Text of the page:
Nanotube Scaffolds for Neural Implants

Nanotube scaffolds are helping stem cells to grow in stroke-damaged brains. Thomas Webster and his collaborators in South Korea found a possible anchor in carbon nanotubes: tiny, highly conductive carbon fibers that not only act as scaffolds, helping stem cells stay rooted to diseased areas, but also seem to play an active role in turning stem cells into neurons. Rats given both nanotubes and cells showed new neural growth in stroke-damaged brain regions in as little as a week.

Particle Acceleration by Stimulated Emission of Radiation -- PASER

Particle Acceleration by Stimulated Emission of Radiation (PASER for Short), a sort of particle analog of the laser process, has been demonstrated, for the first time, by a team of physicists from the Technion-Israel Institute of Technology using the accelerator facilities at the Brookhaven National Lab. In the new proof-of-principle PASER experiment, the active medium consists of a CO2 vapor, and instead of surrendering their energy in the form of stimulated photons, the atoms transfer their energy to a beam of electrons.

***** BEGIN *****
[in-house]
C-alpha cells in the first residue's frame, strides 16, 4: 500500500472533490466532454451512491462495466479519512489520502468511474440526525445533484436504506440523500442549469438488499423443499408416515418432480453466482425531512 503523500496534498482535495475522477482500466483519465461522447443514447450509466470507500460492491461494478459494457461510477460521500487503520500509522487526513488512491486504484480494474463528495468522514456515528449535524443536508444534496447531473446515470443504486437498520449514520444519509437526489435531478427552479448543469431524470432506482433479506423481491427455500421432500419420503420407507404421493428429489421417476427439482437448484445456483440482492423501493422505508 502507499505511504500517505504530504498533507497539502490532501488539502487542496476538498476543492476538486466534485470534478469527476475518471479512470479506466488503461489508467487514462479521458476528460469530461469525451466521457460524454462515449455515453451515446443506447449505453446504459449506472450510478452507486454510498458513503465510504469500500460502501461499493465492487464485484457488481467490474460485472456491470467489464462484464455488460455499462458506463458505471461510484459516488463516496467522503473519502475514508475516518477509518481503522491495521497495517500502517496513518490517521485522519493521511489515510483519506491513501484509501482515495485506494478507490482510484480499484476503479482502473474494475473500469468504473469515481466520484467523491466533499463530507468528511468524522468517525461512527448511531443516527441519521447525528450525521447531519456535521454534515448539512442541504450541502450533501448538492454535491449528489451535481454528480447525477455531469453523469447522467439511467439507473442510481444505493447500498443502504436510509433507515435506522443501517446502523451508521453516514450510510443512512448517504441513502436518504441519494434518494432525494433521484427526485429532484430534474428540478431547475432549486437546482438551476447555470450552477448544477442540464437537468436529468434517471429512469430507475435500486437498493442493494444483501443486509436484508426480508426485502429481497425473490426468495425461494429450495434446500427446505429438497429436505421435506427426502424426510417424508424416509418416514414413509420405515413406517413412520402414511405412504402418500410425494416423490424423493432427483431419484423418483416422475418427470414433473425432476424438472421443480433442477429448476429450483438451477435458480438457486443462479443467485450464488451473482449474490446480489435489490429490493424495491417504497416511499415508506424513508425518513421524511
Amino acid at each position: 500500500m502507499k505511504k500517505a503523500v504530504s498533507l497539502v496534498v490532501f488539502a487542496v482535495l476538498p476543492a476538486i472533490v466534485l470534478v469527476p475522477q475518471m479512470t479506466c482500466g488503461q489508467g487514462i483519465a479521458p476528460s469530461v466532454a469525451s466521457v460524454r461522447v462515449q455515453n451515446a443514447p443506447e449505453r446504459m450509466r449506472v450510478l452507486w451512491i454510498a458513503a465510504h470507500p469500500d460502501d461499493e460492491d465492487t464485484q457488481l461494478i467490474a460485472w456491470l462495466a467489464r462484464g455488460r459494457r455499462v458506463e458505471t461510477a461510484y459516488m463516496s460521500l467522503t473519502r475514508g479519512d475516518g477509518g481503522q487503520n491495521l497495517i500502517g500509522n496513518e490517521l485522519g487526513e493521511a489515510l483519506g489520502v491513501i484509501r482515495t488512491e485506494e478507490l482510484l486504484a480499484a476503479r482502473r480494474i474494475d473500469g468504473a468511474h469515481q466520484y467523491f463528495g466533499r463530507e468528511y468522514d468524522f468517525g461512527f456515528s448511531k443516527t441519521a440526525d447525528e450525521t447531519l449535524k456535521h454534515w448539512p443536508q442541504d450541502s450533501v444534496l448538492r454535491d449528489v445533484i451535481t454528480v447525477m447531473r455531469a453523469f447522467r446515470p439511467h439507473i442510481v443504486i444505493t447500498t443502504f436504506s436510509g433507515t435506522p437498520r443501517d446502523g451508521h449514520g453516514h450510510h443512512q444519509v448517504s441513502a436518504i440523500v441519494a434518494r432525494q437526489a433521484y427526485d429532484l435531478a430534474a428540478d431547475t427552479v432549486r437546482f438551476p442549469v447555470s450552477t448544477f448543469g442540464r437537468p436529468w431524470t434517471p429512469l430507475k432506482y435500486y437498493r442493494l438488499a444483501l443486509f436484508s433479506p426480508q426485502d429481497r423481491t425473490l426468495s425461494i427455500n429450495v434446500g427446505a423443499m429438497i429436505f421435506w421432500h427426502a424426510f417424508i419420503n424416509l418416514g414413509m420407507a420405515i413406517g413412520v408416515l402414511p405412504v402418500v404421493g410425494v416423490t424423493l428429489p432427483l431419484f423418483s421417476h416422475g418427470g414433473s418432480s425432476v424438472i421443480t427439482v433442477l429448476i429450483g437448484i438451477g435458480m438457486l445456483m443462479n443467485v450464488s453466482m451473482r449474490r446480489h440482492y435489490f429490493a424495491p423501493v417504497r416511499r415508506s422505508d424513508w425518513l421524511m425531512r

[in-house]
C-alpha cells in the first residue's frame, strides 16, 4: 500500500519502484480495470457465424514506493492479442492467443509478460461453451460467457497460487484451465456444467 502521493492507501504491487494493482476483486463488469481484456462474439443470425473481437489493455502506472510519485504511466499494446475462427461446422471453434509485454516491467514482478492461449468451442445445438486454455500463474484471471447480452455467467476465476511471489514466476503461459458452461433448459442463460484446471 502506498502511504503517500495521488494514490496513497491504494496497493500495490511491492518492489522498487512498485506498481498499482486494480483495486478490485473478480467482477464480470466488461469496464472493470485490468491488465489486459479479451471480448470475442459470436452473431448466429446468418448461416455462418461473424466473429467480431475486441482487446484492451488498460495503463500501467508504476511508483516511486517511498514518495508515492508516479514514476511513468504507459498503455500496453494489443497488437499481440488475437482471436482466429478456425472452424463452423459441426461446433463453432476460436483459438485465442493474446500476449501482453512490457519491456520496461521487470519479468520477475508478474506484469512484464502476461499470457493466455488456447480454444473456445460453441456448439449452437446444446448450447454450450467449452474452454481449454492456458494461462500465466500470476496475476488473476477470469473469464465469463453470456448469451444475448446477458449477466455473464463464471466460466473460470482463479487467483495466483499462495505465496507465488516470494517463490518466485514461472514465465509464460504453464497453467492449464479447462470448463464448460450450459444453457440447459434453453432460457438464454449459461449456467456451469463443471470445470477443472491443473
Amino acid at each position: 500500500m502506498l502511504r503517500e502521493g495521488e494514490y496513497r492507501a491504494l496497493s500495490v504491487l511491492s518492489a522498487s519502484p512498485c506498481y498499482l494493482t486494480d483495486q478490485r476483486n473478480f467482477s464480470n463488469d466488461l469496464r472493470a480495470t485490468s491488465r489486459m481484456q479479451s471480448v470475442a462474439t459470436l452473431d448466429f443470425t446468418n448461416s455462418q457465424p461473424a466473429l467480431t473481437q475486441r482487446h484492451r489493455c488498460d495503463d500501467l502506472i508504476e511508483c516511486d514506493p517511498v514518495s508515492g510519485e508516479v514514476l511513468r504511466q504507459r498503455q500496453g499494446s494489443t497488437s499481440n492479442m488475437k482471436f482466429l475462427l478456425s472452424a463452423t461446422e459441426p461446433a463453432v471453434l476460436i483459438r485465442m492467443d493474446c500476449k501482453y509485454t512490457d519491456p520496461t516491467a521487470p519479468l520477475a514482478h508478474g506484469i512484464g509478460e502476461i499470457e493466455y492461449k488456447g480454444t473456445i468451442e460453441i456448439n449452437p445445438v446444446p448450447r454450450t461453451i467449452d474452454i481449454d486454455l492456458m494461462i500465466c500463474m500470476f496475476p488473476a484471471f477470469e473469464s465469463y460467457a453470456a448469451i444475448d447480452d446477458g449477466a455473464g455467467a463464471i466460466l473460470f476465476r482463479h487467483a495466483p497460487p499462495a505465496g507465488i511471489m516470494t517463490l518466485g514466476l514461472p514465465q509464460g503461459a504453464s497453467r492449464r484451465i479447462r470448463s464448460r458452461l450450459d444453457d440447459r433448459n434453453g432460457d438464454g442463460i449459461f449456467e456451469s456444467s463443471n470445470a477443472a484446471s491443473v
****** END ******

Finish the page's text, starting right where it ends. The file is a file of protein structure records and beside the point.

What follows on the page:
Being able to accelerate electrons with energy stored in individual atoms/molecules, a concept now demonstrated with the PASER, provides new opportunities since the accelerated electrons may prove to be significantly "cooler" (they are more collimated in velocity) than in some other prospective acceleration schemes, enabling in turn the secondary generation of high-quality X-rays, which are an essential tool in nano-science.